I went to see the Dallas Symphony Orchestra last night. It was awesome. I heard Stravinsky's "FireBird Suite" (1945 version) and Mahler's "Das Lied von der Erde". It was striking, beautiful, exciting, and the ettiquette of my fellow concert-goers made me wish I had a claw-hammer and some sort of launching mechanism.

So in the interest of music lovers and professionals everywhere, I present Beltane's Guide To Concert Ettiquette.

First off, always plan for the most extreme scenario you can encounter at a symphonic concert: a recording of the live performance you paid good money to hear. This means thinking ahead and doing the following:
  • If you have a digital watch that beeps, turn it off.
  • If you have a pager, either set it on vibrate or leave it in the car. If it goes off you can't leave in the middle of a song or performance anyways or you won't be allowed back inside the hall; getting up in the middle of a performance when the musicians and conductor aren't at rest distracts them and your fellow audience members.
  • If you have a cell phone, DO NOT BRING THAT MOTHERFUCKER IN WITH YOU.

    Allow me to explain:
The Firebird was first, and an intermission followed. Then the second half of the concert was Mahler's Leid. He wrote this as a song cycle based on german lied translations of Chinese poetry; also of note, it was composed after he learned he was dying of heart disease the year before his death. As such, this is a somber, sweepingly emotional piece.

The general manager of the DSO came out before the concertmaster tuned the orchestra for the second half and explained that a recording would be taking place. He pointed out the several high-sensitivity microphones. He then asked several times that all noise be kept to a minimum during the performance - muffle your coughing, turn off all cell phones and pagers, don't drop your programs, turn off your cell phones, no summoning the devil, turn off all cell phones. He mentioned turning off cell phones no less than three times.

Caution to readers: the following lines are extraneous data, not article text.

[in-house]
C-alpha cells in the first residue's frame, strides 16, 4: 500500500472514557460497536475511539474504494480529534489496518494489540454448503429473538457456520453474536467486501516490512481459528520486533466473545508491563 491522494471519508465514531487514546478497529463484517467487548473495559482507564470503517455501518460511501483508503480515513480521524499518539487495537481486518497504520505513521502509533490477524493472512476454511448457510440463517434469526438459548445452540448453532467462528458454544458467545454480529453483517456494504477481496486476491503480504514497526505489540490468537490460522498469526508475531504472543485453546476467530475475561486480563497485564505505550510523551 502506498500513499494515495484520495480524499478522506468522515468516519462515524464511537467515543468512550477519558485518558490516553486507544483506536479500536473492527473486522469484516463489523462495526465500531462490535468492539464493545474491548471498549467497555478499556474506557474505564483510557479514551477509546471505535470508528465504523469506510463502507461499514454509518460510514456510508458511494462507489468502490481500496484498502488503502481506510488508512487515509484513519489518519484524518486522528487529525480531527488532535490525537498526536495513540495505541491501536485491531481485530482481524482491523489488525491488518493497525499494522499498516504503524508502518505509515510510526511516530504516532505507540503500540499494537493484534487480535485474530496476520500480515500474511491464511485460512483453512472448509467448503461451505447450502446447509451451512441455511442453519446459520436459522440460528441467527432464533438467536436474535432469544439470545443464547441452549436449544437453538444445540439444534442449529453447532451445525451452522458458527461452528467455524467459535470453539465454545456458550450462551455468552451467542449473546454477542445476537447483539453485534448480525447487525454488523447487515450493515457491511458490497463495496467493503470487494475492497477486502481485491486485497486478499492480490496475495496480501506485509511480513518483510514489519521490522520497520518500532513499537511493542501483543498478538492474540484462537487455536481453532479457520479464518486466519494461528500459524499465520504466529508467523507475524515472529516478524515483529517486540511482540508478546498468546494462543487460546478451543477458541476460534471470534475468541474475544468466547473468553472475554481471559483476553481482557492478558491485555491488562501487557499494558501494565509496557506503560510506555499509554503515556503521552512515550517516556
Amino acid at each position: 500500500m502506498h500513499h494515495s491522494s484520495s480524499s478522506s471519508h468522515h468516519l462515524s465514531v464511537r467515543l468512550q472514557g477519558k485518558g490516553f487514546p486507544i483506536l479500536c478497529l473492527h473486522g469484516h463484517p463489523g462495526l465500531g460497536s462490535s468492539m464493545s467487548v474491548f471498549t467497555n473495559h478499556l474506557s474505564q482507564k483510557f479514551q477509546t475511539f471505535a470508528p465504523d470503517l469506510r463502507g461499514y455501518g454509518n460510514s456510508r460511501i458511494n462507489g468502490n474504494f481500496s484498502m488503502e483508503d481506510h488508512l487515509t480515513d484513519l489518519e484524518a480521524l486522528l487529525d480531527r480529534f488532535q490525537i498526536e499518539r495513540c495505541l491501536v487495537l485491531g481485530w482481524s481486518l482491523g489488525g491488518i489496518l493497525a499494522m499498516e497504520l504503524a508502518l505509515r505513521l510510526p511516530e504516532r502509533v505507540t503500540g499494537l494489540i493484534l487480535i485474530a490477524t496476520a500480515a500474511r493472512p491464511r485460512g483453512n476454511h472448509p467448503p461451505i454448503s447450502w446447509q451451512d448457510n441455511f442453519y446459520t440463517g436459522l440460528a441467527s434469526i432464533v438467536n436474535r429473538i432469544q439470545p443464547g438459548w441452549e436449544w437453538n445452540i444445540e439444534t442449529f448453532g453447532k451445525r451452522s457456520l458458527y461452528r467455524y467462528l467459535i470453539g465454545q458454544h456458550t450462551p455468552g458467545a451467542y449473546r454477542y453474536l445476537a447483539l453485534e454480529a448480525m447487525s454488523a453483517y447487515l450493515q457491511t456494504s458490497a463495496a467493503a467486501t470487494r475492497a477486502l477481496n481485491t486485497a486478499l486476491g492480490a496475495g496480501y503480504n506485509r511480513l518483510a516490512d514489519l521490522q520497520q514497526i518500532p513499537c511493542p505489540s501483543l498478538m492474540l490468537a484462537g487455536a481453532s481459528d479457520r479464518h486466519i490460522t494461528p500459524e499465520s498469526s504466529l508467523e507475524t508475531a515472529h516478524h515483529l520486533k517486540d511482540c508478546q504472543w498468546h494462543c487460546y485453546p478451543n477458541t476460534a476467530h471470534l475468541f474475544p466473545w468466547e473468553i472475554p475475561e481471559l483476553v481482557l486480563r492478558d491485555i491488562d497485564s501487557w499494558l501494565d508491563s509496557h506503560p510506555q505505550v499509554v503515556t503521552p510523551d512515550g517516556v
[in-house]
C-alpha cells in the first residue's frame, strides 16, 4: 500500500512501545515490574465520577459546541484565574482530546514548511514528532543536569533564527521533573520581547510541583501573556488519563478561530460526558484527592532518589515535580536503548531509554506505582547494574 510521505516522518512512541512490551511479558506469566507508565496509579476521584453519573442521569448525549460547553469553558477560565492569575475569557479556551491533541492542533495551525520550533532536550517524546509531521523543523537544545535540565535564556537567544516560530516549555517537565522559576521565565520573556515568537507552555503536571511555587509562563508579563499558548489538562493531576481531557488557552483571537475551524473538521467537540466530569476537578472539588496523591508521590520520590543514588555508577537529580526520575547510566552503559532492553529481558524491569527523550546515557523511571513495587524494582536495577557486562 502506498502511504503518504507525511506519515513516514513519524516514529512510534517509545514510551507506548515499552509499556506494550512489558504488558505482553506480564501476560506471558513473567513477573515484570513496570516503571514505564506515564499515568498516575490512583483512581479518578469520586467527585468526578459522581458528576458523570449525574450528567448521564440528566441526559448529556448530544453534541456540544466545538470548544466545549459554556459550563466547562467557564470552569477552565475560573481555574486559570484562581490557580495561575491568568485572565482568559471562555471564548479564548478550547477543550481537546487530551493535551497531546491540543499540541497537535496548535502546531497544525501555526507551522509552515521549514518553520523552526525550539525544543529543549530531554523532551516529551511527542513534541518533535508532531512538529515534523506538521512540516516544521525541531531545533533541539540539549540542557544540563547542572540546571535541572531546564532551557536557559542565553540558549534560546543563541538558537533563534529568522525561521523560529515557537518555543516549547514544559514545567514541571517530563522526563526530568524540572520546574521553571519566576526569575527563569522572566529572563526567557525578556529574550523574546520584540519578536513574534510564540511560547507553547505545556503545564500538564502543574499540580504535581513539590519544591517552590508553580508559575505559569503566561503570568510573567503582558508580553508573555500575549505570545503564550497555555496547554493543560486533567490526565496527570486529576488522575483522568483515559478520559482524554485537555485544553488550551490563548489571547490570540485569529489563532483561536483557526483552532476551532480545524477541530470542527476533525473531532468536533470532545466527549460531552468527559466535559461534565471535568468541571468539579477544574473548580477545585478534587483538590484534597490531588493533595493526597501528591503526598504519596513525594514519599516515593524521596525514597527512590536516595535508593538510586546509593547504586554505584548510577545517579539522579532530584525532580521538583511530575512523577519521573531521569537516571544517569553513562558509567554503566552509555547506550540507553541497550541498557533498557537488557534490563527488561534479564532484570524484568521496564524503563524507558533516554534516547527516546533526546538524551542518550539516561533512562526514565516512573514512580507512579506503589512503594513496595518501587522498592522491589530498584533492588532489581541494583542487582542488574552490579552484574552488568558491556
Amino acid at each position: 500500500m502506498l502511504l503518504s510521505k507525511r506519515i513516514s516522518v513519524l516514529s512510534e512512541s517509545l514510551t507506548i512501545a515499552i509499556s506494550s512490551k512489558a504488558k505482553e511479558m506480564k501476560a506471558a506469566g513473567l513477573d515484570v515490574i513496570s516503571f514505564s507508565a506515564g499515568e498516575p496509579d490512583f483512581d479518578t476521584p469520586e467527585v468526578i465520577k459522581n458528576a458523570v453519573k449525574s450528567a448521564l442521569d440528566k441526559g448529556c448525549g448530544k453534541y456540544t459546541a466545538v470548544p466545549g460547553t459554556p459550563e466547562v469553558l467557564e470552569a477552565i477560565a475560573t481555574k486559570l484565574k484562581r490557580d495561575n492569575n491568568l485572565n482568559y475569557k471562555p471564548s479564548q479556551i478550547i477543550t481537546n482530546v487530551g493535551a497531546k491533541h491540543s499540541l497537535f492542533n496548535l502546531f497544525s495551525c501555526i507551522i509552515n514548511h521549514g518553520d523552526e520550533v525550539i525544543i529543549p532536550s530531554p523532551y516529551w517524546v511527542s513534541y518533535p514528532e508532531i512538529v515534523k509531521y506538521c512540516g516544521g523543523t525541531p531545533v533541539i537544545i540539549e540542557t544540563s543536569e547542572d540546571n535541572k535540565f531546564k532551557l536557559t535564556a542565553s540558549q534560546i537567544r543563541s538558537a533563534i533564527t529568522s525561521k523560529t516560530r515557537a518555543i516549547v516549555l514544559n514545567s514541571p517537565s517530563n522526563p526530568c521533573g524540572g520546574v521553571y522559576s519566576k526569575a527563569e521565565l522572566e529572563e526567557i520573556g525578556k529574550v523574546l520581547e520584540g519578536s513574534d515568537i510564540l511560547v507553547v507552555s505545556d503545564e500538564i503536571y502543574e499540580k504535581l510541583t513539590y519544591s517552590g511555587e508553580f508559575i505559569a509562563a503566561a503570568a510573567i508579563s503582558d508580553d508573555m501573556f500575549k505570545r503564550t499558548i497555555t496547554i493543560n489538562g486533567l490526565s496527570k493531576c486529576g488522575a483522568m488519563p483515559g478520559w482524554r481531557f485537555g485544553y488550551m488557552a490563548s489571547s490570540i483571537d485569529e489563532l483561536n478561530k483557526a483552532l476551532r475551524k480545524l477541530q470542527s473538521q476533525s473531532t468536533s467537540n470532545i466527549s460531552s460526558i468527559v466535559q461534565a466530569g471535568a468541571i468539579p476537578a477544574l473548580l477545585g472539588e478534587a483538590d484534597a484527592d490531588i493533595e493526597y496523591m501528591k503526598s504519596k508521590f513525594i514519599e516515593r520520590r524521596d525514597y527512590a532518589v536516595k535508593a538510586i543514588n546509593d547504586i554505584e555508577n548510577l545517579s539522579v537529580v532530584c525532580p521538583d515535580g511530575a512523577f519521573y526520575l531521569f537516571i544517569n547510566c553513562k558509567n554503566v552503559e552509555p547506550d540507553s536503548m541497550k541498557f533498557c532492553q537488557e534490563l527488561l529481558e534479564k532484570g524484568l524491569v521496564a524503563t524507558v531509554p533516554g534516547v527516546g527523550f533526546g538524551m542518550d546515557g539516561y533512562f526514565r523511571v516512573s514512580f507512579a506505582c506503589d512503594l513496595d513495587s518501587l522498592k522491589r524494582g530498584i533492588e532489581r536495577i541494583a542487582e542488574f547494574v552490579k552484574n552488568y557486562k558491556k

So, he leaves, the tuning happens, Andrew Litton comes out, and the audience is really golden through the first five songs of the six-song cycle. Hardly anyone coughs until the breaks between songs. No beeps, honks, or whistles. Good good. Then, the sixth song in the cycle begins, being the longest and most emotionally demanding of the listener and performer.

First, some old hag in front of me drops her program with a loud "thwack" as it hit the ground. I saw Litton flinch when it happened.

Second, some asshole's watch goes off, signaling ten o'clock. He was pretty close to me and I could just hear it a little, but then again the two giant room-tone mics about 6 feet over our heads had no problem picking it up, I'm sure.

At this point, the recording isn't entirely ruined. It's salvagable, I think. Nothing too horribly wrong has happened. But then...

Directly in front of the mezzo-soprano during one of her soli, this guy's cell phone rings. And he LET IT RING TWICE BEFORE HE TURNS IT OF WITH ASSORTED BEEPS AND BOOPS.

Let me say something about the mezzo-soprano. Not only was she fabulous, but she was 7 months pregnant and big as a house. Still working.

Needless to say, I wanted to hunt that mofo down in the parking lot and kill him. As did lots of other people.

So, hopefully we have this covered: NO CELL PHONES.

  • Every symphony hall I've ever been to has huge bins of cough drops in the lobby close to each entrance to the hall. If you think you might have to cough, take a handful. Open one and start enjoying it before the orchestra begins to play. If you don't chew them a cough drop will last you through almost all of most any single block of music.

    If you are very sick and will constantly be snotting and hacking during a performance, give your tickets to someone else. Seriously. Don't be a pud. Some guy sat two seats over from me and horked for the entirety of the Firebird. Luckily, he was smart enough to leave before the Mahler recording.

  • Save your applause til the end of a piece. This seems silly but many people forget it.
  • Clap for the soloists and the concertmaster. Always.
  • It is generally accepted courtesy to clap for the conductor when he enters the hall. He didn't get to where he is based on good looks alone.
  • And finally, no matter how soft you whisper to your pal during a performance, unless its Wagner people within a 15 foot radius will probably be able to hear you. The downside to an acousticaly perfect building is the fact that its acoustically perfect and everything carries.

That's all. Feel free to add to this if I've forgotten anything. and if you've never been to the symphony, do yourself and your local symphony orchestra a favor and go. You won't be disappointed.